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Giro finale
Photo ©: Bettini

91st Tour de France - July 3-25, 2004

Tour tech - July 7, 2004

Edited by Anthony Tan

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A Classic Tour de France: Part II

With today's Stage 3 profile looking more like the parcours for the Ronde Van Vlaanderen or Paris-Roubaix, it came as little surprise to see team mechanics preparing riders' bikes as if they were about to ride one of the Spring Classics. As it turned out, choice of equipment was very important indeed.

In Part II of today's Tour tech, Chief Online Editor Jeff Jones took a look inside the pits of T-Mobile, Gerolsteiner and Lotto-Domo on a Classic Tour de France stage.

The Gerolsteiner Wilier fleet
Photo ©: Cyclingnews

Although there were only 3.9 kilometres of cobbles to ride across in Stage 3, most teams were not taking any chances with their equipment. At the start in Waterloo, it was obvious that there had been a few changes, as instead of the deep profile carbon rims that we are used to seeing, many teams had opted for standard 36 spoked box-section rims with 23-28mm tubulars.

"We're going to use special wheels," T-Mobile's Luuc Eisenga told Cyclingnews before the start. "Low FIR rims, 36 spokes, and 23mm continental tyres with extra puncture protection. We rode the same wheels in Paris-Roubaix and Flanders."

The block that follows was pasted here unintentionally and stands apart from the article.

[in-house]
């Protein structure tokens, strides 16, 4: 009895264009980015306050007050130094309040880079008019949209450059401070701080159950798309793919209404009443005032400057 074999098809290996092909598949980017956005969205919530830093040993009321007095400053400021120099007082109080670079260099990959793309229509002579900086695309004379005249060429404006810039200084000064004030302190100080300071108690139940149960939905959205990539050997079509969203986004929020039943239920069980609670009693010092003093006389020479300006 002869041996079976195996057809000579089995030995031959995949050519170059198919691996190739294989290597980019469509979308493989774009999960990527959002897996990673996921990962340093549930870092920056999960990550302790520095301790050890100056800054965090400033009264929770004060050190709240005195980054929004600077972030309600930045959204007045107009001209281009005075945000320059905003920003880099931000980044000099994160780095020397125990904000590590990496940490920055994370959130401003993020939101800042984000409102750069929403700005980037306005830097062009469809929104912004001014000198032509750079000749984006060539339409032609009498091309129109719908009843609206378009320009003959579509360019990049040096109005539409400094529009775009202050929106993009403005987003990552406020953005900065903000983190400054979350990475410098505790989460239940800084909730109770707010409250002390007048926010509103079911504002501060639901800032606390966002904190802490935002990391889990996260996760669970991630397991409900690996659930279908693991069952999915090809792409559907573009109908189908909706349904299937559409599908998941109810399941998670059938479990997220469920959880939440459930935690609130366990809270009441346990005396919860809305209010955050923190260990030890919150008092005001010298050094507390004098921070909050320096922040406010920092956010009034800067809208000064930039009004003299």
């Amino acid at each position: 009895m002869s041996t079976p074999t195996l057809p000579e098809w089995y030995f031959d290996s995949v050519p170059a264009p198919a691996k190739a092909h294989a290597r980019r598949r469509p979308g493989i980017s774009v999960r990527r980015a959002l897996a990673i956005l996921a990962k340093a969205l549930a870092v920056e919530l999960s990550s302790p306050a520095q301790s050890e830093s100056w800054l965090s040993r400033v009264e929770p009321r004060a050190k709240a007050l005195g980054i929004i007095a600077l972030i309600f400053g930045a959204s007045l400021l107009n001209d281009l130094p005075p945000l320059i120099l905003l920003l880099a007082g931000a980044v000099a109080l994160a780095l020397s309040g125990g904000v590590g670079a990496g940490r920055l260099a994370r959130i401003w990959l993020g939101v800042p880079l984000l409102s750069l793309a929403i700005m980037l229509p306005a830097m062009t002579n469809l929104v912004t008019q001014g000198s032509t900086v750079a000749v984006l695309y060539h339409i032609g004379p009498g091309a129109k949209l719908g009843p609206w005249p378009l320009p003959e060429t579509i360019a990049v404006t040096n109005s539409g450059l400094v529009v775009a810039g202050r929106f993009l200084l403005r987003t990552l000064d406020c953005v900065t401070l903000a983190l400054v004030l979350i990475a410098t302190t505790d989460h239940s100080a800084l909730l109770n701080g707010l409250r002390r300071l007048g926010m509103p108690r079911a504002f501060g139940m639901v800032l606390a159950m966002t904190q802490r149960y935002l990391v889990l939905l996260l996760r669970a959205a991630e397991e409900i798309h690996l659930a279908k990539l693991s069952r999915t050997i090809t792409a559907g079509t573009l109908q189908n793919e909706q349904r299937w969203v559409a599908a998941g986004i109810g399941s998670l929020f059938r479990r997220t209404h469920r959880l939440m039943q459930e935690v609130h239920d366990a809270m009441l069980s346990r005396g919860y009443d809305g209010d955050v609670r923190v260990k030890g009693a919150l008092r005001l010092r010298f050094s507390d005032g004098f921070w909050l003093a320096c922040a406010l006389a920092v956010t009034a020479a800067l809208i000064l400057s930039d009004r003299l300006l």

Eisenga added that the team carries a total of "90-100 wheels" during the Tour in order to handle any occasion.

Kessler on SRM

T-Mobile's Matthias Kessler's Giant
Photo ©: Cyclingnews

T-Mobile's Matthias Kessler has ridden the first few stages of the Tour with an SRM power measuring device fitted to his bike. Although such pieces of equipment are common in training and "training races", to use one in the world's biggest race is uncommon, as most teams are concerned with making their bikes as streamlined and lightweight as possible.

When asked about the reason for using the SRM, Eisenga told Cyclingnews "It can provide us with a lot of interesting information. We're just testing out a new device on the crank, and under his saddle we can install a communication device and upload the data by mobile phone."

The additional weight is not a problem at all for Kessler - it's the same as taking a half empty water bottle from the team car. If all goes well, then he will be using the SRM for most, if not all, of the Tour.

To provide more detail on the T-Mobile Giants, the company has a special site on the TdF machines, called "magentareign".


Images by Jeff Jones/Cyclingnews

A Classic Tour de France: Part I